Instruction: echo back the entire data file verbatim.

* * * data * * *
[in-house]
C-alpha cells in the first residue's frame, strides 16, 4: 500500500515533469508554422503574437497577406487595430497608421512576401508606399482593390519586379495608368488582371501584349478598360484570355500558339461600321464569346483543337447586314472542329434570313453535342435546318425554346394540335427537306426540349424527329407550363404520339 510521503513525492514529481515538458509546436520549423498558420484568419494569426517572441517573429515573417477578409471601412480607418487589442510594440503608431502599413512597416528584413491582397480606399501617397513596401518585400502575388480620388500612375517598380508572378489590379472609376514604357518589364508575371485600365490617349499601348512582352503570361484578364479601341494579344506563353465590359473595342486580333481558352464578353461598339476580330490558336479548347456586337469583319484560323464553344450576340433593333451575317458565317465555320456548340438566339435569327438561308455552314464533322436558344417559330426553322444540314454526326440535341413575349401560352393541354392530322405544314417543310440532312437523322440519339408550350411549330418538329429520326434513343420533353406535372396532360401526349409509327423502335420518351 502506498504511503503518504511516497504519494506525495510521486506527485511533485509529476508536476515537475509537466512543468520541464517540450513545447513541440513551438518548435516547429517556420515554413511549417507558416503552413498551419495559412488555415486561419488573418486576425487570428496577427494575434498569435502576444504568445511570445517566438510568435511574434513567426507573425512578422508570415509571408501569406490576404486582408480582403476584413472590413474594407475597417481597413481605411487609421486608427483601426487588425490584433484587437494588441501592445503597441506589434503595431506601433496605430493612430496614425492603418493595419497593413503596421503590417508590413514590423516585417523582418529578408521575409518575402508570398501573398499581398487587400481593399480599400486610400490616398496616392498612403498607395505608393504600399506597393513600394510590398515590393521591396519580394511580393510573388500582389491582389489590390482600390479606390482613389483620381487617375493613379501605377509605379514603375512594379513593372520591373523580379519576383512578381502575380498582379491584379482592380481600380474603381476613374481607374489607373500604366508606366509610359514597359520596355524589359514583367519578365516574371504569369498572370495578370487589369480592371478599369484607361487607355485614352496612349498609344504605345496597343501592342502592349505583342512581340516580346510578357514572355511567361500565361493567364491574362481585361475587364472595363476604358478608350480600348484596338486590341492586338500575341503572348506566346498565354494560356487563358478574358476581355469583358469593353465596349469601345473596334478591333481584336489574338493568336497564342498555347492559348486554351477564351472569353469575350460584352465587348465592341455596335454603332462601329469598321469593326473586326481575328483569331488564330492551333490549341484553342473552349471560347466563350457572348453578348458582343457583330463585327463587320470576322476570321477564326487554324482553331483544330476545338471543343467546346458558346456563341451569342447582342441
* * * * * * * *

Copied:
[in-house]
C-alpha cells in the first residue's frame, strides 16, 4: 500500500515533469508554422503574437497577406487595430497608421512576401508606399482593390519586379495608368488582371501584349478598360484570355500558339461600321464569346483543337447586314472542329434570313453535342435546318425554346394540335427537306426540349424527329407550363404520339 510521503513525492514529481515538458509546436520549423498558420484568419494569426517572441517573429515573417477578409471601412480607418487589442510594440503608431502599413512597416528584413491582397480606399501617397513596401518585400502575388480620388500612375517598380508572378489590379472609376514604357518589364508575371485600365490617349499601348512582352503570361484578364479601341494579344506563353465590359473595342486580333481558352464578353461598339476580330490558336479548347456586337469583319484560323464553344450576340433593333451575317458565317465555320456548340438566339435569327438561308455552314464533322436558344417559330426553322444540314454526326440535341413575349401560352393541354392530322405544314417543310440532312437523322440519339408550350411549330418538329429520326434513343420533353406535372396532360401526349409509327423502335420518351 502506498504511503503518504511516497504519494506525495510521486506527485511533485509529476508536476515537475509537466512543468520541464517540450513545447513541440513551438518548435516547429517556420515554413511549417507558416503552413498551419495559412488555415486561419488573418486576425487570428496577427494575434498569435502576444504568445511570445517566438510568435511574434513567426507573425512578422508570415509571408501569406490576404486582408480582403476584413472590413474594407475597417481597413481605411487609421486608427483601426487588425490584433484587437494588441501592445503597441506589434503595431506601433496605430493612430496614425492603418493595419497593413503596421503590417508590413514590423516585417523582418529578408521575409518575402508570398501573398499581398487587400481593399480599400486610400490616398496616392498612403498607395505608393504600399506597393513600394510590398515590393521591396519580394511580393510573388500582389491582389489590390482600390479606390482613389483620381487617375493613379501605377509605379514603375512594379513593372520591373523580379519576383512578381502575380498582379491584379482592380481600380474603381476613374481607374489607373500604366508606366509610359514597359520596355524589359514583367519578365516574371504569369498572370495578370487589369480592371478599369484607361487607355485614352496612349498609344504605345496597343501592342502592349505583342512581340516580346510578357514572355511567361500565361493567364491574362481585361475587364472595363476604358478608350480600348484596338486590341492586338500575341503572348506566346498565354494560356487563358478574358476581355469583358469593353465596349469601345473596334478591333481584336489574338493568336497564342498555347492559348486554351477564351472569353469575350460584352465587348465592341455596335454603332462601329469598321469593326473586326481575328483569331488564330492551333490549341484553342473552349471560347466563350457572348453578348458582343457583330463585327463587320470576322476570321477564326487554324482553331483544330476545338471543343467546346458558346456563341451569342447582342441